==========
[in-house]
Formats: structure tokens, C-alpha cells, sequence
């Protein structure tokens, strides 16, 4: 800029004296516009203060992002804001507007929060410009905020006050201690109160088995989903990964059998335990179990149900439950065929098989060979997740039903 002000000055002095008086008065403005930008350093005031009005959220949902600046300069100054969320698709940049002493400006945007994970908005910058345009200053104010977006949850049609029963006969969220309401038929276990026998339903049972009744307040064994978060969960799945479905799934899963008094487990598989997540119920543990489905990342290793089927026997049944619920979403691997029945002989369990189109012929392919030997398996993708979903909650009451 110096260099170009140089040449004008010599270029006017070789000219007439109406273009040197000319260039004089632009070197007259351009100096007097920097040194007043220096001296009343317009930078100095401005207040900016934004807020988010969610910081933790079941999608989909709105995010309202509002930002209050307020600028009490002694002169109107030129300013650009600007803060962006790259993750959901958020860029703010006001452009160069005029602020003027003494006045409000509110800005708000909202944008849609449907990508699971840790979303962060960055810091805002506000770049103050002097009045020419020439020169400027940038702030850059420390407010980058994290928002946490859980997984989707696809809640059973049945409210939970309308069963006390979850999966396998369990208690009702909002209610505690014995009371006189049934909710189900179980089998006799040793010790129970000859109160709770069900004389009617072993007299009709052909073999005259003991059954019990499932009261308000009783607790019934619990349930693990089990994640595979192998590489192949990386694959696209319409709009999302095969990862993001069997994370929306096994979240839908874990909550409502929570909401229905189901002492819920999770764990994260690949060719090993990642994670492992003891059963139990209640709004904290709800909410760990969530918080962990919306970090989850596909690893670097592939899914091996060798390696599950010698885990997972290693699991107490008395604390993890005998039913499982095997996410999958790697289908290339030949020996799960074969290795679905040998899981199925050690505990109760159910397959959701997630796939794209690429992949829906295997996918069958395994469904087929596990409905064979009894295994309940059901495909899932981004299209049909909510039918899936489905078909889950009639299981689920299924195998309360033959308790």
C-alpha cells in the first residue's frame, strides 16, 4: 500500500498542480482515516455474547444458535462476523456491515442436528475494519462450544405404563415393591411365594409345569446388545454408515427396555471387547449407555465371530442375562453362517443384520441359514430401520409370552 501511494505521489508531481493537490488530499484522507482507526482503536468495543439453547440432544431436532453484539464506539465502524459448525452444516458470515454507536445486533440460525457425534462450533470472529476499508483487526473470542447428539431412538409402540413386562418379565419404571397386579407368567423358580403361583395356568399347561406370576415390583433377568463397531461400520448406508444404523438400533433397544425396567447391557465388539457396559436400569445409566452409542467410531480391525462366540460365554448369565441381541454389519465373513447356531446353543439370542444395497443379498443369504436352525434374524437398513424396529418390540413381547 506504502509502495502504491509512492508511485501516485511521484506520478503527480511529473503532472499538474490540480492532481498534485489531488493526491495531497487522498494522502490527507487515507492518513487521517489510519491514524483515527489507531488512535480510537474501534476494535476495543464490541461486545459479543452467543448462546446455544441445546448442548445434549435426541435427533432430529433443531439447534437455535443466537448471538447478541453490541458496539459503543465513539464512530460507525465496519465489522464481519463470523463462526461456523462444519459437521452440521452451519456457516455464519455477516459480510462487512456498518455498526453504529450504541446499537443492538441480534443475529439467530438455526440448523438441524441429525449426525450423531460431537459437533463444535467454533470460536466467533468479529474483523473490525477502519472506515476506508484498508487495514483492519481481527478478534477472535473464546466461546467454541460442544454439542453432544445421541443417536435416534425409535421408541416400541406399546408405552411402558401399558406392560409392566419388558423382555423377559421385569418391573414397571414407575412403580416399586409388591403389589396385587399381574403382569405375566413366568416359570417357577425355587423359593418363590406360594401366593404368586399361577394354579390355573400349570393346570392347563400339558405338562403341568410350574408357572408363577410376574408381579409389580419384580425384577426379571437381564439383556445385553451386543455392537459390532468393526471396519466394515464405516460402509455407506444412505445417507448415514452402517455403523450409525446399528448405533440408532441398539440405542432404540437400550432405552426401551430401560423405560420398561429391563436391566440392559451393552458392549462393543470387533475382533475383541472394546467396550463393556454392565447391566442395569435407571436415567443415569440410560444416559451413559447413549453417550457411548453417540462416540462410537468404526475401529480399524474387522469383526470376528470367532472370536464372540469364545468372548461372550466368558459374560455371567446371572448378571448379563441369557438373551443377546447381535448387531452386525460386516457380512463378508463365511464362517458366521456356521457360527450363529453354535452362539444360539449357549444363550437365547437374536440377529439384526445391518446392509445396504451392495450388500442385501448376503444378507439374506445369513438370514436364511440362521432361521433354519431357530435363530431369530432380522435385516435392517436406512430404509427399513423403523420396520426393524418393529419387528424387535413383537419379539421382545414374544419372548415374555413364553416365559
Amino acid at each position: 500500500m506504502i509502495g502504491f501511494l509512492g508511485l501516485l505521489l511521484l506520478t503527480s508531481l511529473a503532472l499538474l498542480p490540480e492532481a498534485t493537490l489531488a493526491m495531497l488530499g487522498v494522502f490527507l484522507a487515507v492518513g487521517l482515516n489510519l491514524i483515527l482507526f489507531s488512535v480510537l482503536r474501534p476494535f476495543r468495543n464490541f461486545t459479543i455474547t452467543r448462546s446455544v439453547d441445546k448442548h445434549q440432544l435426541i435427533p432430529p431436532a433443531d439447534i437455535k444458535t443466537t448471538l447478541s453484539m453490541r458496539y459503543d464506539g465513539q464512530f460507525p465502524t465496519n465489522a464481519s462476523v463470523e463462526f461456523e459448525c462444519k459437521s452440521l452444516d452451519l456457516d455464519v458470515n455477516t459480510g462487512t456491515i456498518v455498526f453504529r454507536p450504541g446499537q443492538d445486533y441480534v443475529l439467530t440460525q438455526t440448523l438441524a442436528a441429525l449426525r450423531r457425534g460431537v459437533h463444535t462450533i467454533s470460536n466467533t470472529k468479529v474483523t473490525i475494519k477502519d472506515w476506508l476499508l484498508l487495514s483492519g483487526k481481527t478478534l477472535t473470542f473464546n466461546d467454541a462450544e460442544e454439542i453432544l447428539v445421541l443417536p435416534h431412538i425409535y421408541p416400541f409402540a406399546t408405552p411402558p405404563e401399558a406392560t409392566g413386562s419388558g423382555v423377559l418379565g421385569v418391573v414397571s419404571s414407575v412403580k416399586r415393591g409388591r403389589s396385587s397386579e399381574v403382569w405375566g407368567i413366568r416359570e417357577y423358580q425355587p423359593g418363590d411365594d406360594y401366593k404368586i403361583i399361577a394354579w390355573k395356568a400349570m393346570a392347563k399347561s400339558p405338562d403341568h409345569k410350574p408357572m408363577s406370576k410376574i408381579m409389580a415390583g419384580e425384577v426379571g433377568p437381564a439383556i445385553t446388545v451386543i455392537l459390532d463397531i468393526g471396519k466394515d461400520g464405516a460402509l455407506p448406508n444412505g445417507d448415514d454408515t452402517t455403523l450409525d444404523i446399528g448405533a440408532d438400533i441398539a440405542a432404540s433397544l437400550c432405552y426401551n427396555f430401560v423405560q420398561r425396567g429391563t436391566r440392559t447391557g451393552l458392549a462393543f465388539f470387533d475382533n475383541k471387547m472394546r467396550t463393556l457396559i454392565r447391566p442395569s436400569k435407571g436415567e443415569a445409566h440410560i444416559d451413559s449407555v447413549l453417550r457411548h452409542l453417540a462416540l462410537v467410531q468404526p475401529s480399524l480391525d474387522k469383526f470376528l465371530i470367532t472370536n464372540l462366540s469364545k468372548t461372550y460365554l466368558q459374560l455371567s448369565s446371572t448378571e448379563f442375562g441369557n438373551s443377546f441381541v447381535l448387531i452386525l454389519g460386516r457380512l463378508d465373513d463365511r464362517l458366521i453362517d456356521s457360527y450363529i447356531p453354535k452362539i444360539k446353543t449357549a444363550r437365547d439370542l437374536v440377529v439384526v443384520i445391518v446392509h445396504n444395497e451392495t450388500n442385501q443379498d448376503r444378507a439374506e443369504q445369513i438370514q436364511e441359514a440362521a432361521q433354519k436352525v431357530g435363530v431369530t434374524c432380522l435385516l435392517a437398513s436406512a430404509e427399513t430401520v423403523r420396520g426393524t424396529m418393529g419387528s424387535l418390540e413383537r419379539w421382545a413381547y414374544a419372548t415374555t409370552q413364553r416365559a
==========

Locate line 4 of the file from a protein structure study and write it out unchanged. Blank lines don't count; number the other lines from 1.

C-alpha cells in the first residue's frame, strides 16, 4: 500500500498542480482515516455474547444458535462476523456491515442436528475494519462450544405404563415393591411365594409345569446388545454408515427396555471387547449407555465371530442375562453362517443384520441359514430401520409370552 501511494505521489508531481493537490488530499484522507482507526482503536468495543439453547440432544431436532453484539464506539465502524459448525452444516458470515454507536445486533440460525457425534462450533470472529476499508483487526473470542447428539431412538409402540413386562418379565419404571397386579407368567423358580403361583395356568399347561406370576415390583433377568463397531461400520448406508444404523438400533433397544425396567447391557465388539457396559436400569445409566452409542467410531480391525462366540460365554448369565441381541454389519465373513447356531446353543439370542444395497443379498443369504436352525434374524437398513424396529418390540413381547 506504502509502495502504491509512492508511485501516485511521484506520478503527480511529473503532472499538474490540480492532481498534485489531488493526491495531497487522498494522502490527507487515507492518513487521517489510519491514524483515527489507531488512535480510537474501534476494535476495543464490541461486545459479543452467543448462546446455544441445546448442548445434549435426541435427533432430529433443531439447534437455535443466537448471538447478541453490541458496539459503543465513539464512530460507525465496519465489522464481519463470523463462526461456523462444519459437521452440521452451519456457516455464519455477516459480510462487512456498518455498526453504529450504541446499537443492538441480534443475529439467530438455526440448523438441524441429525449426525450423531460431537459437533463444535467454533470460536466467533468479529474483523473490525477502519472506515476506508484498508487495514483492519481481527478478534477472535473464546466461546467454541460442544454439542453432544445421541443417536435416534425409535421408541416400541406399546408405552411402558401399558406392560409392566419388558423382555423377559421385569418391573414397571414407575412403580416399586409388591403389589396385587399381574403382569405375566413366568416359570417357577425355587423359593418363590406360594401366593404368586399361577394354579390355573400349570393346570392347563400339558405338562403341568410350574408357572408363577410376574408381579409389580419384580425384577426379571437381564439383556445385553451386543455392537459390532468393526471396519466394515464405516460402509455407506444412505445417507448415514452402517455403523450409525446399528448405533440408532441398539440405542432404540437400550432405552426401551430401560423405560420398561429391563436391566440392559451393552458392549462393543470387533475382533475383541472394546467396550463393556454392565447391566442395569435407571436415567443415569440410560444416559451413559447413549453417550457411548453417540462416540462410537468404526475401529480399524474387522469383526470376528470367532472370536464372540469364545468372548461372550466368558459374560455371567446371572448378571448379563441369557438373551443377546447381535448387531452386525460386516457380512463378508463365511464362517458366521456356521457360527450363529453354535452362539444360539449357549444363550437365547437374536440377529439384526445391518446392509445396504451392495450388500442385501448376503444378507439374506445369513438370514436364511440362521432361521433354519431357530435363530431369530432380522435385516435392517436406512430404509427399513423403523420396520426393524418393529419387528424387535413383537419379539421382545414374544419372548415374555413364553416365559